Check out my book review for Ron Kaplan’s website, “Kaplan’s Korner.” I review Jewish Jocks: An Unorthodox Hall of Fame, Edited by Franklin Foer and Mark Tracy
Twelve Books, 304 pages, $26.99.
By Dave Hollander
“It’s gotten thicker” said a colleague when I flashed him my review copy of Jewish Jocks: An Unorthodox Hall of Fame. He was, of course, referencing the old joke, told in some variation or another: Q “What’s the thinnest book ever written? “ A “Jewish sports heroes. “ There lies some historic truth in the jest. In 1948 (hard to believe the annum was coincidental) when Harold Ribalow convinced Bloch Publishing to print The Jew in American Sports, Hebraic boxing legend Barney Ross (included in Jewish Jocks) wrote in the book’s preface that he “wonder[ed] that any publisher should consider [the book] sufficiently salable to risk the publications costs.” Ribalow’s compendium provided glorious sketches of twenty-eight athletes. Sixty-four years, later Jewish Jocks offers fifty different writers on fifty different sports figures. I guess it has gotten thicker.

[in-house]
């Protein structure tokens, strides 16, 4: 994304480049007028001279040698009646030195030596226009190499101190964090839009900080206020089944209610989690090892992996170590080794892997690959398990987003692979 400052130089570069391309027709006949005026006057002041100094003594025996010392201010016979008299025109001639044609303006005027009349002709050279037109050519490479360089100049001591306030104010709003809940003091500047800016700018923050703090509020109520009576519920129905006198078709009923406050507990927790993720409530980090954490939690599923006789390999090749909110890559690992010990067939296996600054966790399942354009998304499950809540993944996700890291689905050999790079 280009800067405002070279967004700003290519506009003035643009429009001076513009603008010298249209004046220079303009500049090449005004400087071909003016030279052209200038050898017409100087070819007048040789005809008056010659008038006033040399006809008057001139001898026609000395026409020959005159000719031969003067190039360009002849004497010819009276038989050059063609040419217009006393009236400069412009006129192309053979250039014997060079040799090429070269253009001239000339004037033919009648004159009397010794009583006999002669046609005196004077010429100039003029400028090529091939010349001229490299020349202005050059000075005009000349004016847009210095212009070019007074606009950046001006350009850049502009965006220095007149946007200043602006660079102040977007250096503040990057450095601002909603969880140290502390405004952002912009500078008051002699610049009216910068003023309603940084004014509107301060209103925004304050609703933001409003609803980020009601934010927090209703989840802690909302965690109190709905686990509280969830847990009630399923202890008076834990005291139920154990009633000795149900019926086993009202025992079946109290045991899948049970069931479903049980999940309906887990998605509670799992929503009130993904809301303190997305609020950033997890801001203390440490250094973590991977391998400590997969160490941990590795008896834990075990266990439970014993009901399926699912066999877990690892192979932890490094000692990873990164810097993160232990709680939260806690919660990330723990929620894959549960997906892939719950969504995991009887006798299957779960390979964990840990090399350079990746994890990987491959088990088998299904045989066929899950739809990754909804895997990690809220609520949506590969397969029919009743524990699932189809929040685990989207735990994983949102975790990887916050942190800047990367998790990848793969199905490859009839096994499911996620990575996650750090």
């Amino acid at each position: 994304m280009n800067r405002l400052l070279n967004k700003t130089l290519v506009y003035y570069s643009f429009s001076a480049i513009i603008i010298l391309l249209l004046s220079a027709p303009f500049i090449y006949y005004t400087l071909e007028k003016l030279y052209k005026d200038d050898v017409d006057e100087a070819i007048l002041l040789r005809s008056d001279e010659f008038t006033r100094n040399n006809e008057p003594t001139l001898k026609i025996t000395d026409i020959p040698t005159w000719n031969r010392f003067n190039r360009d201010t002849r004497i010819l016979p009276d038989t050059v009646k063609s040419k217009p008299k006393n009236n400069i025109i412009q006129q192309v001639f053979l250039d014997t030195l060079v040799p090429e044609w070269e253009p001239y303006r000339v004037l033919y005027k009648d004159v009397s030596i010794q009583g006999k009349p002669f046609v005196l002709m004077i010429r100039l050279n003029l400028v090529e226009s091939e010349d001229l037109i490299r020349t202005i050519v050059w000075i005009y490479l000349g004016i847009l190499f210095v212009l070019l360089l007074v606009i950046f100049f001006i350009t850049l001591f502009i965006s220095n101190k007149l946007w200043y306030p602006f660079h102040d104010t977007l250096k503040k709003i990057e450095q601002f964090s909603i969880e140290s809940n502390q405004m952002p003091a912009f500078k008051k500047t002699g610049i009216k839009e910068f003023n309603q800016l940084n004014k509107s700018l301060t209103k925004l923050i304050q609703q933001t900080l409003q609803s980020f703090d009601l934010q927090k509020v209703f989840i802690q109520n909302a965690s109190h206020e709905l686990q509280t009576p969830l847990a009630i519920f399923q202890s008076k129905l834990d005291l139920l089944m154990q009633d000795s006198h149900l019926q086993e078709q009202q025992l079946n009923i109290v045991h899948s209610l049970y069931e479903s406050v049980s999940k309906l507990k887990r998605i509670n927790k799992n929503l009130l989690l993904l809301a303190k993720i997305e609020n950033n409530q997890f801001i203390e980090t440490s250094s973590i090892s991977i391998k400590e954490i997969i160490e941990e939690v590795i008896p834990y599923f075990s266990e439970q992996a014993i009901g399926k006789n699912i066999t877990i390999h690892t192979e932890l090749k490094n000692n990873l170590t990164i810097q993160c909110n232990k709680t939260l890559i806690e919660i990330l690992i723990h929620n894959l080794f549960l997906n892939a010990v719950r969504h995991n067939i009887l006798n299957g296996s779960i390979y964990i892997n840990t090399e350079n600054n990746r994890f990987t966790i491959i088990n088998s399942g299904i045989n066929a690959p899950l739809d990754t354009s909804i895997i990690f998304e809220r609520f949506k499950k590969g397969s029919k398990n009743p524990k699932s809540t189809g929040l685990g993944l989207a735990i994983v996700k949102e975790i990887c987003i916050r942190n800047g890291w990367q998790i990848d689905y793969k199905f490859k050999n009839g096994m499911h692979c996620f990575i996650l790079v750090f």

Or is pro-sports finally post-Semitic? When I grew up, it used to be that anytime anyone in our family noticed a potentially Jewish sounding name in a sports page – Cohen, Shapiro, Grossman or a last name suffixed with a -stein, -berg, -taub, etc. – we’d postulate with cautious optimism: “Is he Jewish?” But since then, haven’t enough sons and daughters of Abraham come along that it’s not a really a big deal any more if someone in the NFL, NBA or MLB is Jewish? To wit, I offer a tipping point. During an August 16, 2006 Red Sox telecast ( I urge you to YouTube this now) , actor/comedian Denis Leary joined the broadcast booth for some banter at which time he was informed that Kevin Youkilis, the Sox first baseman, was Jewish. On cue, Youkilis made a defensive gem; a diving stop of a hard ground ball in the hole on the second base side, then neatly tossing to Curt Schilling covering first base to complete the out. Leary erupted in a hilarious tirade against Mel Gibson, whose inebriated Jew-hate rant toward a California police officer only two weeks earlier conclusively bestowed the rank of anti-Semite upon the Aussie actor. “Where’s Mel Gibson now, huh?” crowed Leary, channeling a little Sam Kinison. “He’s in rehab, and Youkilis is at first base! Alright, Mel? You happy Braveheart? You see that grab, Mel?” It goes on for a good several minutes . The sight of the hulking , hyper-competent, World Series champion Youkilis set against the sounds of the honest, edgy, Irish Leary’s riff said clearly to me: it’s over. Jews in sports are no longer a surprise.